Aurelius ‘Reo’ Miles, ‘Buffalo soldier’ who later managed high-rise
BY ROSALIND ROSSI Staff Reporterfirstname.lastname@example.org June 14, 2013 3:14PM
Aurelius "Reo" B. Miles
Updated: July 16, 2013 6:28AM
As a member of the U.S. Army’s segregated “Buffalo Soldiers,’’ Aurelius “Reo” B. Miles returned from World War II in 1945 with a Bronze Star, a Purple Heart, a Silver Star for valor — and one less leg.
But Mr. Miles, a longtime resident of Chicago’s South Side, never let the loss of a leg suffered in action on the Italian front get him down.
“Undaunted, he pursued other interests with gusto. Nothing ever held him back,’’ said his niece, Lisa Washington, whom Mr. Miles raised as a daughter from the age of 5 .
“He was the most positive man I’ve ever known.’’
Mr. Miles, who died May 27 at age 99, recuperated after the war in California, where he attended Stanford University and, in 1952, became the first African-American graduate of Santa Clara University School of Law.
It was not the first time he broke the color barrier.
Before the war, in Chicago, Mr. Miles was the first black tennis player at Hyde Park High School, and, at the time, the only African American in the school, Washington said.
He went on to win local tennis tournaments, relatives said, and to become a member of the Chicago Prairie Tennis Club, founded by a small group of African Americans who believed that athletic competition helped build character.
Years later, despite his artificial leg, Mr. Miles would take his son, David Miles, to play tennis “and he was able to run David around the court with his wooden leg,’’ said Washington. “He didn’t even break a sweat.’’
After the war, Mr. Miles bought property and built a house in Palo Alto for $7,900, said Washington. When Mr. Miles and his wife, Ethel Rivers Washington Miles, visited the home years later, in the 1980s, “they couldn’t afford it. It was worth $1.5 million,’’ Washington said.
Mr. Miles and his wife eventually relocated to Chicago, where they built a second home at 8606 S. Michigan.
A lover of real estate, Mr. Miles became branch manager of Draper & Kramer’s Chatham office, and went on to serve as the original property manager of the T.K. Lawless Gardens high-rise housing development.
As the complex’s first property manager, Mr. Miles was responsible for advertising the property, securing its original tenants and maintaining it. He had to know everything from plumbing to roofing — all while displaying good people skills, said Murray Wolbach III, a Draper & Kramer senior vice president.
“He did it very well, as he did everything,’’ Wolbach said. “He was eminently fair, tough when he had to be, and a highly, highly intelligent man. And a genuinely nice man,” Wolbach said. “He was about the nicest guy you ever met in your life.’’
In the early 1960s, on weekends, Washington said, Mr. Miles would pile the family into the car, with everyone “dressed to the nines,’’ and visit subdivisions and open houses.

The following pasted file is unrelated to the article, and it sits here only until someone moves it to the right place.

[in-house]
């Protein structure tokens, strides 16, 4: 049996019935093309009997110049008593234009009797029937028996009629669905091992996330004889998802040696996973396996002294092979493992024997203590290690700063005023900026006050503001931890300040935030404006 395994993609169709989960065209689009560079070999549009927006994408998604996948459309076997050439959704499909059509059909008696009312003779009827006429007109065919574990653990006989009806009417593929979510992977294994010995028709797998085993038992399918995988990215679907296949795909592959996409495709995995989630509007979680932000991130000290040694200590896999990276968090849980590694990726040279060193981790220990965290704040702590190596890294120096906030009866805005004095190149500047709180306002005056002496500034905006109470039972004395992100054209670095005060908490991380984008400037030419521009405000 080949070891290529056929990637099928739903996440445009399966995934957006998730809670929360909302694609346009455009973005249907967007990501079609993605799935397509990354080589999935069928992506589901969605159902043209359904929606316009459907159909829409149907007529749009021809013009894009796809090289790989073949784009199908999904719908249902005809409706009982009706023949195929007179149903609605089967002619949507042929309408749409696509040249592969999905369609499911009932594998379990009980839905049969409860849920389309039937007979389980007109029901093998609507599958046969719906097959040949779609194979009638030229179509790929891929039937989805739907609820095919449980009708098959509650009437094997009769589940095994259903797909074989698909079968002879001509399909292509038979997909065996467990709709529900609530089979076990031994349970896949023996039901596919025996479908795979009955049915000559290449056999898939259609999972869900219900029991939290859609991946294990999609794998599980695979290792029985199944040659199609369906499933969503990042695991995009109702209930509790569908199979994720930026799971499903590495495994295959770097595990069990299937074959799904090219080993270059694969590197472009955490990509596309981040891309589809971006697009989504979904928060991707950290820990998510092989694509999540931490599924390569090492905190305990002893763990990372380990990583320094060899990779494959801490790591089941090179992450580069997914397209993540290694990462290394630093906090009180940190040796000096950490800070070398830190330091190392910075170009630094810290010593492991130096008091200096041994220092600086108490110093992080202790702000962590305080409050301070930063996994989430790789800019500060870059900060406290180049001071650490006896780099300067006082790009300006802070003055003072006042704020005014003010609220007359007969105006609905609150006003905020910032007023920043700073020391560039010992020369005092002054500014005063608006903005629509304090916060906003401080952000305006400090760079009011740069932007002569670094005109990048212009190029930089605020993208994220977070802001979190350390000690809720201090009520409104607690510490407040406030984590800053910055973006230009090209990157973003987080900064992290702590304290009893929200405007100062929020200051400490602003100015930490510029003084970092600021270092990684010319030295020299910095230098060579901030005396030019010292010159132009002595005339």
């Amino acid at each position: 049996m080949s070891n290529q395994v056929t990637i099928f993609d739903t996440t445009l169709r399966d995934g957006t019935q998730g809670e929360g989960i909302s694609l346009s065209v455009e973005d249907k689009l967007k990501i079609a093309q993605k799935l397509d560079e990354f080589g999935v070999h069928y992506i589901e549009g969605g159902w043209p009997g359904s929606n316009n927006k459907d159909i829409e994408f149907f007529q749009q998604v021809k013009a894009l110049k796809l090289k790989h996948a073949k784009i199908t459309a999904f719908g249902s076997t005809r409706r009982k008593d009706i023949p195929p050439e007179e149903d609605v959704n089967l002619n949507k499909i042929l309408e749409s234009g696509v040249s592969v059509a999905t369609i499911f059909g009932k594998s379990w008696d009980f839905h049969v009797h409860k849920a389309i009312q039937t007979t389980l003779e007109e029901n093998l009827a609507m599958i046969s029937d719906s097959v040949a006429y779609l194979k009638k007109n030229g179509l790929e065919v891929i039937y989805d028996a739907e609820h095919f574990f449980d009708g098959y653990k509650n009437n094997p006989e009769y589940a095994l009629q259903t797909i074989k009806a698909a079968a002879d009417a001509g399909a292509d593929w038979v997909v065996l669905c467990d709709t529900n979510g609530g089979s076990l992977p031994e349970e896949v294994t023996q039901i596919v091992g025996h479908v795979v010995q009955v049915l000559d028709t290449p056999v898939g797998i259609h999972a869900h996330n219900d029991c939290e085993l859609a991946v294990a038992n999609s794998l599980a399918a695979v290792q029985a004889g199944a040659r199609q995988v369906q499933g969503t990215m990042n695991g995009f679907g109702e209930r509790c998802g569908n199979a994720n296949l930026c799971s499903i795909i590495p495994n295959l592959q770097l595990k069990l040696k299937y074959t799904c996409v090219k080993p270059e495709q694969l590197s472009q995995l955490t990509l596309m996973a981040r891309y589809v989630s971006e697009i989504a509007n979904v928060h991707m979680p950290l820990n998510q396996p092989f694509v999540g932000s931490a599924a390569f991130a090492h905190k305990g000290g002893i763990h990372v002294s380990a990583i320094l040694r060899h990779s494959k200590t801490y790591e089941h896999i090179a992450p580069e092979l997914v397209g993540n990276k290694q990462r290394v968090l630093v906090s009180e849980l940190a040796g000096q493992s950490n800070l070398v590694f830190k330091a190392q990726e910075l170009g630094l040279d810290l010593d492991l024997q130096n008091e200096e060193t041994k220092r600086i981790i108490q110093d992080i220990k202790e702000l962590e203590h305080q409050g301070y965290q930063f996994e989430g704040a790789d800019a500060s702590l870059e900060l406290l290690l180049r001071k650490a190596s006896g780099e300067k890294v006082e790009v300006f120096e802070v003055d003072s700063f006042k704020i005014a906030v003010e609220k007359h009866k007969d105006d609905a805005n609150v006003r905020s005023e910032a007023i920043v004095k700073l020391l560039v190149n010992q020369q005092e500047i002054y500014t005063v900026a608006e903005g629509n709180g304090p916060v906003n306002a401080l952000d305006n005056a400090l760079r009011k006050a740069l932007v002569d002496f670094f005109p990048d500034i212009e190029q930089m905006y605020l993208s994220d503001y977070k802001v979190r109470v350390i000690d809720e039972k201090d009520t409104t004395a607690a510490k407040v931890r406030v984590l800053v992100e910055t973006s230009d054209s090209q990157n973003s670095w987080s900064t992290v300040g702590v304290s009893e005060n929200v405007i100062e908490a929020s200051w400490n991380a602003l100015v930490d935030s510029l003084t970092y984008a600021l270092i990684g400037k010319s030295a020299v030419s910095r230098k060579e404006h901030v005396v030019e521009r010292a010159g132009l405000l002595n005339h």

“We’d do that for grins, for fun — going to open houses in far subdivisions in the middle of nowhere.’’ During visits, Washington said, the kids would fantasize and, running from room to room, declare, “That’s my bedroom!’”
Afterward, Mr. Miles would take the family to dinner downtown, where Chicago’s Blackhawk Restaurant and its spinning salad bowl became a favorite treat.
“We’d show up all dressed up. It was so unexpected. As a black man in the ’60s, he saw no boundaries, no limitations,’’ Washington said.
In the mid 1960s, Mr. Miles and his wife, a Chicago Public School teacher, moved to the South Shore neighborhood. The couple enjoyed playing poker and bridge with friends and were both active in the Church of the Good Shepherd.
After his wife of 50 years passed away in the late 1980s, Mr. Miles remained socially active. He was available at a moment’s notice with a tuxedo for widowed family friends who needed an escort.
“He considered himself `Have tux, will escort,’ ’’ Washington said. “It was purely platonic.’’
Mr. Miles was a member of the Military Retired Officers Association, the Disabled American Veterans, the Druids, the Unicorns Social Club and the Omega Psi Phil fraternity.
He was invited to the inauguration of President Barack Obama, whom he had supported financially, by the Democratic National Committee and the White House. Washington said.
“He didn’t go, but he got Christmas cards from them with Bo’s (the family dog’s) paw print on it,” Washington said.
As a member of the 92nd Infantry Division and a decorated Army captain, Mr. Miles was honored June 7 in a private ceremony at Joliet’s Abraham Lincoln National Cemetery, complete with “Taps” and a 21-gun salute.
In addition to his son and niece, Mr. Miles is survived by his sister, Alwilda “Sister” Miles Davis; niece Sandra Paris, and grandson Aron Washington.
A memorial service will be held Saturday at Cage Funeral Chapel, 7651 S. Jeffery Blvd., with visitation at 3 p.m. and a memorial service at 4 p.m.